Coalition rallies in Springfield, lobbies for budget 


Analicia Haynes

Supporters for higher education gathered in Springfield Wednesday to push toward a solution for the budget impasse.

Analicia Haynes, Administration Editor

Students, educators, community members and other supporters of higher education poured into the State Capitol Wednesday and pushed for another chance at funding.

The Illinois Coalition to Invest in Higher Education, which formed at the end of 2015, organized the rally and invited universities and community colleges from across the state to share their experiences with the budget impasse.

Gathered under a yellow tent to avoid the rain, a variety of speakers from state representatives to students motivated the audience and demanded that the legislators and the governor fund their future.

The state has been without a budget for ten months and as a result, universities and community colleges are suffering, including Chicago State University, which recently told all students and staff to turn in their keys in anticipation of mass layoffs.

Funding for the Monetary Award Program grants has also taken a massive blow, something many of the speakers addressed at the rally.

Though Eastern put forth the money to fund this semester’s MAP grants, students from other universities were not as fortunate.

Lizandra Gomez-Ramirez, a junior from Augustana College, said being a recipient of the MAP grant has allowed her to enjoy the full college experience, but she is concerned about the future of the grants.

“My concern with the MAP grant not getting funded revolves around my family,” Gomez-Ramirez said. “One of my sisters is going to college next year, and I’m just scared how that will affect my family.”

Along with highlighting the importance of funding MAP grants, several of the speakers discussed other consequences resulting from the lack of budget, such as the impact on communities where colleges and universities are located.

Catie Witt, the executive vice president and the only student representing Eastern at the rally, said the Student Action Team wanted to attend but could not as a result of cuts in transportation.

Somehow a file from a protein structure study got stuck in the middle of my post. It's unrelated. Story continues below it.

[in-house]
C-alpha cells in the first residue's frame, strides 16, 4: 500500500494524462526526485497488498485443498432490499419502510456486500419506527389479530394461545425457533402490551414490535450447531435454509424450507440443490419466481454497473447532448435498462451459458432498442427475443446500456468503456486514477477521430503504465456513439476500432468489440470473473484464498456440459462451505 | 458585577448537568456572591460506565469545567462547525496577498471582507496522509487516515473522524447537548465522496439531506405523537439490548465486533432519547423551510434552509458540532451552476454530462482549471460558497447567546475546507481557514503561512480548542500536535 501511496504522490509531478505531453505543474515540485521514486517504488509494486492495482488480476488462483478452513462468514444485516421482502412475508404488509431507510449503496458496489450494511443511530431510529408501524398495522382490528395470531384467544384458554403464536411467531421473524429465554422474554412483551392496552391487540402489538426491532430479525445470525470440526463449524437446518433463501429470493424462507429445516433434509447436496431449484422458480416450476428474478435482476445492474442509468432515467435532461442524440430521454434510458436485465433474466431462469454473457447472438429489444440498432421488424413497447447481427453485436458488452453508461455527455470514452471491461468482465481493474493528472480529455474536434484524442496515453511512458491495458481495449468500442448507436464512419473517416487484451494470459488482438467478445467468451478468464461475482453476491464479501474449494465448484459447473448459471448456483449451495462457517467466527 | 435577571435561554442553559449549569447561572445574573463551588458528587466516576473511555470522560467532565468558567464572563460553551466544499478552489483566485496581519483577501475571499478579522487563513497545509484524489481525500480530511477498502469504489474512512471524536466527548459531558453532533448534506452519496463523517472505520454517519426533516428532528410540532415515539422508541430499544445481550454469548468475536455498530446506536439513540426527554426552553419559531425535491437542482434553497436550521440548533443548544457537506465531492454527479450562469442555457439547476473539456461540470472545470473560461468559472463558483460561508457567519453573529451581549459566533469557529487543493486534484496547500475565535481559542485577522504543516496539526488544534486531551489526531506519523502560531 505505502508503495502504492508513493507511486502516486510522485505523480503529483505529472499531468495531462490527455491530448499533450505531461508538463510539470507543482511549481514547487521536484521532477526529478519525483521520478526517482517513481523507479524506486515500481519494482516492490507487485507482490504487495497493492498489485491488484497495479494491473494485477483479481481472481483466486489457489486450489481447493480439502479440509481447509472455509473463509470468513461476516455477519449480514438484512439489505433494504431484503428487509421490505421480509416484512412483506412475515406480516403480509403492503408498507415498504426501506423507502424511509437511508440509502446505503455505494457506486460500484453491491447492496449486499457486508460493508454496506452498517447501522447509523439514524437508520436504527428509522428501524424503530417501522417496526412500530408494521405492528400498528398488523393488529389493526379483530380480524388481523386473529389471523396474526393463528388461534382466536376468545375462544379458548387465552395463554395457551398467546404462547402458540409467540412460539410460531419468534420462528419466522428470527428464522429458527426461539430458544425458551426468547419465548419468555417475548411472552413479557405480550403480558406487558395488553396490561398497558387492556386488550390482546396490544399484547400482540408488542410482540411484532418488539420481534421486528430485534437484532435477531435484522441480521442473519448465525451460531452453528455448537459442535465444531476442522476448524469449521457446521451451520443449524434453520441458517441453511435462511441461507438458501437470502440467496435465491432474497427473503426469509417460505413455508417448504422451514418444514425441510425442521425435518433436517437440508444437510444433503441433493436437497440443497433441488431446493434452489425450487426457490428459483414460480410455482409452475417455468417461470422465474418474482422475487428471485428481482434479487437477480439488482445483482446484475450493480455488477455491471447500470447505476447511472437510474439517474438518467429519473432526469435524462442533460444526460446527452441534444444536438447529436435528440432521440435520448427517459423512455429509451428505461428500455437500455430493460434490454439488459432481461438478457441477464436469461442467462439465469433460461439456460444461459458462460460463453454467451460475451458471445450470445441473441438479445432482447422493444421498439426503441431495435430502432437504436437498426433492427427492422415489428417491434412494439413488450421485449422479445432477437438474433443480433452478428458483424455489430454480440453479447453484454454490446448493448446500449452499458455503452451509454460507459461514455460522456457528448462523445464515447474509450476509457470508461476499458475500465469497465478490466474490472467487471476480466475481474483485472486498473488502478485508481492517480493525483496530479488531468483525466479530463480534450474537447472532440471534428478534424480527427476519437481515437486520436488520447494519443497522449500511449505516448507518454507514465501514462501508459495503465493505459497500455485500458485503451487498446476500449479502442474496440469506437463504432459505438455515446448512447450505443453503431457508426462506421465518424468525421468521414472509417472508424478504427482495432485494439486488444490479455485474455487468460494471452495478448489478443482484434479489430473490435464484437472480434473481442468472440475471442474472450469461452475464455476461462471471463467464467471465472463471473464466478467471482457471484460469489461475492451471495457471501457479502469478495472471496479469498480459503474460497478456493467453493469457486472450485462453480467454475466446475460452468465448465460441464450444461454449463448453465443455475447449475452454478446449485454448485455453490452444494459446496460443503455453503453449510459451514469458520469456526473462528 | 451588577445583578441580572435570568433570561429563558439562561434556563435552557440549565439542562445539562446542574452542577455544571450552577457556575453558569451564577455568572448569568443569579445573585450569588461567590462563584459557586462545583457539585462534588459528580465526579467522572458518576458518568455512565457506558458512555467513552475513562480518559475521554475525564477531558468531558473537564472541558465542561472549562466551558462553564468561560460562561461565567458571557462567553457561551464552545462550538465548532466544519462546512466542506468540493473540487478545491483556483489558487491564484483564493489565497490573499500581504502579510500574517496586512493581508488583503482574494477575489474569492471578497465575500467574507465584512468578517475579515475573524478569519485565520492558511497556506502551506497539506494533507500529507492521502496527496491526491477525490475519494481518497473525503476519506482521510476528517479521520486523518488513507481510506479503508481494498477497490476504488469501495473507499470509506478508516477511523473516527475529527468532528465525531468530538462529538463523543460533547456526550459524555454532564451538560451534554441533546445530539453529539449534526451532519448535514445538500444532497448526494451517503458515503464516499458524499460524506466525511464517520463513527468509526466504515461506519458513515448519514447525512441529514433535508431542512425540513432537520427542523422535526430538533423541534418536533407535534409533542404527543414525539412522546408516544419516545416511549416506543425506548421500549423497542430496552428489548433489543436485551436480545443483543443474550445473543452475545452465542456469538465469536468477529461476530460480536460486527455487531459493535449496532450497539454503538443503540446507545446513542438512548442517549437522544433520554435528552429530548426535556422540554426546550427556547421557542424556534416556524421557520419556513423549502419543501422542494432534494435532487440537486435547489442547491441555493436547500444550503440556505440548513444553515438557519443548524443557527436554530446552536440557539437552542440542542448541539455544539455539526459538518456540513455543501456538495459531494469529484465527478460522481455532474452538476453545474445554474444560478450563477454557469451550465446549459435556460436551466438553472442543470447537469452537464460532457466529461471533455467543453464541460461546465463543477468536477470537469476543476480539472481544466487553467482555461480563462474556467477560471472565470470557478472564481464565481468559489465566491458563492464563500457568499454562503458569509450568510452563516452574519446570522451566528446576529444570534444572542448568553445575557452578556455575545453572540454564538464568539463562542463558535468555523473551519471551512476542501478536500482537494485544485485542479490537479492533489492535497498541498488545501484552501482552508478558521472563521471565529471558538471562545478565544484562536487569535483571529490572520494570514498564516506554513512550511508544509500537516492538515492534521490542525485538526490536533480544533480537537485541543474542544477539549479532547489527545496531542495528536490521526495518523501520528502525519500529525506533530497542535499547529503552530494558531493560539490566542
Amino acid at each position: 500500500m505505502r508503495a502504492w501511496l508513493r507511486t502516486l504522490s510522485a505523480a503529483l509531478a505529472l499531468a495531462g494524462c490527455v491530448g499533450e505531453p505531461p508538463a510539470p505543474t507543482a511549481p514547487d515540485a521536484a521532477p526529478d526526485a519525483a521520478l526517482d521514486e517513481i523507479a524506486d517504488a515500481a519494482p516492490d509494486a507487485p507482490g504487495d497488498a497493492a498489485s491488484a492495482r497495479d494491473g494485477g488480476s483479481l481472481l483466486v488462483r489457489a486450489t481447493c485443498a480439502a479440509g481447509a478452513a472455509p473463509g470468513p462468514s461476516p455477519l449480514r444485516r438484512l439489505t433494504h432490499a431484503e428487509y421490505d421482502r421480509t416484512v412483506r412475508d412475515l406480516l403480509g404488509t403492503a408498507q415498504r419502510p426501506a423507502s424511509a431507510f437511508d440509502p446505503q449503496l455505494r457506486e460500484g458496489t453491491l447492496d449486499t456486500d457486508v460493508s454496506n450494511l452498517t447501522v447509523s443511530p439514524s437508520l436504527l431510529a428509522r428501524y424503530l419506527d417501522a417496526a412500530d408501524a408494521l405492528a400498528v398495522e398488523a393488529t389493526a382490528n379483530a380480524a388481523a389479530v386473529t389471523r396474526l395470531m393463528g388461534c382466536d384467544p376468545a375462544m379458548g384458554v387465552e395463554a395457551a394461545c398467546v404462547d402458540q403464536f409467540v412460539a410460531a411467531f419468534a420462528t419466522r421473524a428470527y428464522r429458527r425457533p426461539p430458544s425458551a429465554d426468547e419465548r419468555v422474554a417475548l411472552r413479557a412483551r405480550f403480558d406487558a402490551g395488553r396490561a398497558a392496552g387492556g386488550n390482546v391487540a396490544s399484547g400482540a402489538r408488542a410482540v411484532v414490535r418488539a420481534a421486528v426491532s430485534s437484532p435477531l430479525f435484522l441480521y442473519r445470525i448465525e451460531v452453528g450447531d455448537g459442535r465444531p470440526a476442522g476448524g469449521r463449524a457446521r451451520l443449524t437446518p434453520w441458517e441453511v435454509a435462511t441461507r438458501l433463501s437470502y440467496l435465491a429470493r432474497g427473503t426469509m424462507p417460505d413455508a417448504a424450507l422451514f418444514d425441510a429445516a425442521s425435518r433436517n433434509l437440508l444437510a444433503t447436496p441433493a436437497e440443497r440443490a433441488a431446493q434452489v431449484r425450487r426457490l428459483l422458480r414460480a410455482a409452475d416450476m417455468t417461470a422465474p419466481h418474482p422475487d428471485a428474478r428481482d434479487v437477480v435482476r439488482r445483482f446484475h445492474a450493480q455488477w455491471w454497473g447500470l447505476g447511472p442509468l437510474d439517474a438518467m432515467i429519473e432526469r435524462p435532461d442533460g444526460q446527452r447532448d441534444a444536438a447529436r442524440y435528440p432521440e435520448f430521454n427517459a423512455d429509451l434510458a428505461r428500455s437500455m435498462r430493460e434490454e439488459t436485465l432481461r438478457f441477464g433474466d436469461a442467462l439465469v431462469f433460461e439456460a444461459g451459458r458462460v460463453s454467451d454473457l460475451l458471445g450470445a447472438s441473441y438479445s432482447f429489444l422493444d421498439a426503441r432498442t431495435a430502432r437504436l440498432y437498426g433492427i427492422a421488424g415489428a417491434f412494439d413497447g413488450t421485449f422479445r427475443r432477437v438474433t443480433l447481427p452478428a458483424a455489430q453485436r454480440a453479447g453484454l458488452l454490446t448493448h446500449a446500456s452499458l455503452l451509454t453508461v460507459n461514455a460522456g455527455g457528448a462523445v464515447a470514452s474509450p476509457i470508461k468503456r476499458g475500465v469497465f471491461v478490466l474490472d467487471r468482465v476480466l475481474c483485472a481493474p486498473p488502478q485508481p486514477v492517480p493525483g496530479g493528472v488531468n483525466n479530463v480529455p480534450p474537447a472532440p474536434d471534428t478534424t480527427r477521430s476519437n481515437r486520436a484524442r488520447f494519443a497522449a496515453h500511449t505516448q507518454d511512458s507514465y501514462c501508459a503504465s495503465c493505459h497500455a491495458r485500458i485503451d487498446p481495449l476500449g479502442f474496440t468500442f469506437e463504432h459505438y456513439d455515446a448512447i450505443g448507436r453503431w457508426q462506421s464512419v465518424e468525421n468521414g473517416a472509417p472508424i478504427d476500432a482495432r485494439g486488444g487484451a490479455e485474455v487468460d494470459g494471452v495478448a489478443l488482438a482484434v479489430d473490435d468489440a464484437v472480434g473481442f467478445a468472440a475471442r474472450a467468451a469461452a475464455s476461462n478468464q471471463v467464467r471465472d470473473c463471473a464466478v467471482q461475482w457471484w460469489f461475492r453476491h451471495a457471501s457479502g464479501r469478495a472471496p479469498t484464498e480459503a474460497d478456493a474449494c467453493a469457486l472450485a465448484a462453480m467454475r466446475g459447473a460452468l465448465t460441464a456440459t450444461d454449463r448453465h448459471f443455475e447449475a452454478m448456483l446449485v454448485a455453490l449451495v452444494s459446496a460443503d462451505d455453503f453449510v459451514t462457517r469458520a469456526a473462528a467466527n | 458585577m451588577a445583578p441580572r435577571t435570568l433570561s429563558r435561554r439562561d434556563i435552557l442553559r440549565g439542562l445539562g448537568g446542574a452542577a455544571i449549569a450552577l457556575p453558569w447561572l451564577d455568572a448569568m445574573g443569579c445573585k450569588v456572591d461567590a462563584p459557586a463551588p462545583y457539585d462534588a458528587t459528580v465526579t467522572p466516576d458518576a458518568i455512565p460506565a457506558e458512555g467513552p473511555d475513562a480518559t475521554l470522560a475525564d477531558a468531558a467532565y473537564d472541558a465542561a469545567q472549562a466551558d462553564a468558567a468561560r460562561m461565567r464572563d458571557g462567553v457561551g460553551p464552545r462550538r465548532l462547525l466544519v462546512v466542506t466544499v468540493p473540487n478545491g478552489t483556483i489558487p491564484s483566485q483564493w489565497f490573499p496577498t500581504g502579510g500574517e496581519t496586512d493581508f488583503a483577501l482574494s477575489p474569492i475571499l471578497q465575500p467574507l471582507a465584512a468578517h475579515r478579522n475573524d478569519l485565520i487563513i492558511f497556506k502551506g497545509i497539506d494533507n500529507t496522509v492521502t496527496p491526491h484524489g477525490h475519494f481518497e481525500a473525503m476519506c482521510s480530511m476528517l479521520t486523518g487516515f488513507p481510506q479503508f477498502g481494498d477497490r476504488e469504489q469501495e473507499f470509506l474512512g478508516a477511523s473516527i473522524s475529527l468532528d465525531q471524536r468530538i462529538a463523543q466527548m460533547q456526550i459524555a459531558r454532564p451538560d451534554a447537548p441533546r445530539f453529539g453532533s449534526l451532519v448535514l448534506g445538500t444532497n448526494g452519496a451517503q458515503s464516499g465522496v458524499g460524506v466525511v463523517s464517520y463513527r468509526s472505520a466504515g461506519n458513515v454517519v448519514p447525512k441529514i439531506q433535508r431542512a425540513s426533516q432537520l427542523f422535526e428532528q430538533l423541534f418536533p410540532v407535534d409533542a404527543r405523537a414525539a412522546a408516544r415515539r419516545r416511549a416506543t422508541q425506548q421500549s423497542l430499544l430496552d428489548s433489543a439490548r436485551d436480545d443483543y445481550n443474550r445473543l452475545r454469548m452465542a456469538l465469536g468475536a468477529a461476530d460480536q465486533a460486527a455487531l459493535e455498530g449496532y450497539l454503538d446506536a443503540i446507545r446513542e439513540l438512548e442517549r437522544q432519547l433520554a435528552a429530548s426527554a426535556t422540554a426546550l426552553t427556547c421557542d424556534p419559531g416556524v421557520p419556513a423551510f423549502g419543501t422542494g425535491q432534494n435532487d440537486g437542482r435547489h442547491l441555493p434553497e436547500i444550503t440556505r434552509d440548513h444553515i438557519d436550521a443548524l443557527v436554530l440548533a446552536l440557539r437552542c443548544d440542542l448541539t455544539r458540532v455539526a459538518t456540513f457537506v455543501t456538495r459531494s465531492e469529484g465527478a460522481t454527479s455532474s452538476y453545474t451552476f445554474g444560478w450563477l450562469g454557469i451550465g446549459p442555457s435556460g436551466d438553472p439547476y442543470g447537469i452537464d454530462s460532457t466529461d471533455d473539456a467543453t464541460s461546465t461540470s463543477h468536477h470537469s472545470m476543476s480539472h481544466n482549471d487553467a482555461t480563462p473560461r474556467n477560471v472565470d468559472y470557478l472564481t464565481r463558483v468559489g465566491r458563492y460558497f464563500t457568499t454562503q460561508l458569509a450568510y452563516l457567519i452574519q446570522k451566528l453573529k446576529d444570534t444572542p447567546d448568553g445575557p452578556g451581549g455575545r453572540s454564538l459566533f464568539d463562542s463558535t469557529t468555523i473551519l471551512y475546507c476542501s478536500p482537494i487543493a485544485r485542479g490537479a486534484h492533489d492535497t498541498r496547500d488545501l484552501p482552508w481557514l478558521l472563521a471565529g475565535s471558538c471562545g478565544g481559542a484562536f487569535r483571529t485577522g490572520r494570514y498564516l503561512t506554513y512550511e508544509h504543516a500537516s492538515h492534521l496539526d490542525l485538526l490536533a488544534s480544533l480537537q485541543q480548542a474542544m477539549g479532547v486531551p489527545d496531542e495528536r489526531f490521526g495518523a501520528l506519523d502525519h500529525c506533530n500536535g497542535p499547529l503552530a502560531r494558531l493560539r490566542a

Witt, a first generation college student and recipient of the MAP grant, said she relied on her mom financially and the MAP Grant was important to her and one-third of the students at Eastern.

“State universities do their part by providing the state with educated individuals who are talented and go into the workforce,” Witt said. “All I ask from the state is that they do their part and fund higher education.”

Joe Haynes, a senior representing Harper College, encouraged audience members to stand together.    

“Today we stand on the brink of destiny with our presence here being a demonstration to our commitment to have that which forwards the promise of our nation–education,” Haynes said. “And the only way we can have this is if we stand together.” 

Haynes said education has always been the cornerstone for change in society as it empowers individuals with the capacity to dream and work for the better of the collective.

Haynes said operational funding is crucial to continuing student success and students need a clean, responsible funding solution now.

“My brothers and sisters, until this crisis passes by our eyes we must not remain separate in our interests. We must no longer be just EIU, CSU, ISU or Harper. We must be the united colleges of Illinois,” Haynes said. “We must stand until our voices are made heard and our demands are met.”  

The crowd cheered after each speaker and joined them in chants such as “take MAP back,” and “fund our future, do it now.” 

After the speakers united the crowd, participants emerged from under the tent and made their way to the Capitol Building doors to lobby legislators for a solution. 

Darren Martin, a junior at Chicago State University, spoke at the rally and said he wanted to go across the aisle and talk to Republican leaders.  

“I want to ask them what their dreams are for higher education and what their vision is,” Martin said.

Martin said the schools in Republican-represented areas such as Eastern are feeling the same pain as everyone else.  

“We have to fight for our future; we have to fight for our kids, grandkids, nieces, nephews, younger brothers and sisters,” Martin said. “Don’t outsource our future, Gov. Bruce Rauner, keep it here in the state.” 

David Tretter, the president of the Federation of Independent Illinois Colleges and Universities, organized the rally and said it is important for higher education, public and private, to work together to ensure Illinois’ citizens have the opportunity to pursue a college degree.

“In light of no FY16 funding for students and operating funding for the public universities and community colleges, that opportunity was placed in peril for thousands of students,” Tretter said.

Ryan Keith, a spokesman for the coalition, said they came together in response to the state’s ongoing stalemate in funding higher education and hope the rally will help amplify this message.

Made up of groups such as the Illinois Education Association, business organizations and labor groups, which represent workers and retirees on the various campuses across the state, the coalition has been very active in 2016 as they push for a solution, Keith said.  

Analicia Haynes can be reached at 581-2812 or [email protected]